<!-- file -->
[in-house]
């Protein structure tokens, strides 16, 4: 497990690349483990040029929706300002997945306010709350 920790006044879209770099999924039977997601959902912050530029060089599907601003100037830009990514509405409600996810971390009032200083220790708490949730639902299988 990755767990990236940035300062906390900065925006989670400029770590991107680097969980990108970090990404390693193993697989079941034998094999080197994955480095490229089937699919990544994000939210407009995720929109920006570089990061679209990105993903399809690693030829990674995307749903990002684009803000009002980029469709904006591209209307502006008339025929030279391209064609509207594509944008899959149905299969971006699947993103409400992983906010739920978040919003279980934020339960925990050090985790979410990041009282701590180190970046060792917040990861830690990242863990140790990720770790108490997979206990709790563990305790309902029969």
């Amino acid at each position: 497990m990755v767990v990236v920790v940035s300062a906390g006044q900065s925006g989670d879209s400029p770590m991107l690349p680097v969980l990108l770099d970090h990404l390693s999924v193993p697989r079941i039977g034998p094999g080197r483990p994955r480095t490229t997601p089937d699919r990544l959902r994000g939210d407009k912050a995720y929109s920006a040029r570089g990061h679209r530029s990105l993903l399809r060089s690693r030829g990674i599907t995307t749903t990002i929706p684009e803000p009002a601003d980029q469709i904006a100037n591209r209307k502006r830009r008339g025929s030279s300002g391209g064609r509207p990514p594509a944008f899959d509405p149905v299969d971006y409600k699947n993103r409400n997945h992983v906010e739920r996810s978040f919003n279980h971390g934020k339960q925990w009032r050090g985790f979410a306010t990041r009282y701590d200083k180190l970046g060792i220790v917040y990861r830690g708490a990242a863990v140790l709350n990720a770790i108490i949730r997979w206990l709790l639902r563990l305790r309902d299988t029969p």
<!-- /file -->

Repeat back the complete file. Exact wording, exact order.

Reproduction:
[in-house]
């Protein structure tokens, strides 16, 4: 497990690349483990040029929706300002997945306010709350 920790006044879209770099999924039977997601959902912050530029060089599907601003100037830009990514509405409600996810971390009032200083220790708490949730639902299988 990755767990990236940035300062906390900065925006989670400029770590991107680097969980990108970090990404390693193993697989079941034998094999080197994955480095490229089937699919990544994000939210407009995720929109920006570089990061679209990105993903399809690693030829990674995307749903990002684009803000009002980029469709904006591209209307502006008339025929030279391209064609509207594509944008899959149905299969971006699947993103409400992983906010739920978040919003279980934020339960925990050090985790979410990041009282701590180190970046060792917040990861830690990242863990140790990720770790108490997979206990709790563990305790309902029969």
């Amino acid at each position: 497990m990755v767990v990236v920790v940035s300062a906390g006044q900065s925006g989670d879209s400029p770590m991107l690349p680097v969980l990108l770099d970090h990404l390693s999924v193993p697989r079941i039977g034998p094999g080197r483990p994955r480095t490229t997601p089937d699919r990544l959902r994000g939210d407009k912050a995720y929109s920006a040029r570089g990061h679209r530029s990105l993903l399809r060089s690693r030829g990674i599907t995307t749903t990002i929706p684009e803000p009002a601003d980029q469709i904006a100037n591209r209307k502006r830009r008339g025929s030279s300002g391209g064609r509207p990514p594509a944008f899959d509405p149905v299969d971006y409600k699947n993103r409400n997945h992983v906010e739920r996810s978040f919003n279980h971390g934020k339960q925990w009032r050090g985790f979410a306010t990041r009282y701590d200083k180190l970046g060792i220790v917040y990861r830690g708490a990242a863990v140790l709350n990720a770790i108490i949730r997979w206990l709790l639902r563990l305790r309902d299988t029969p």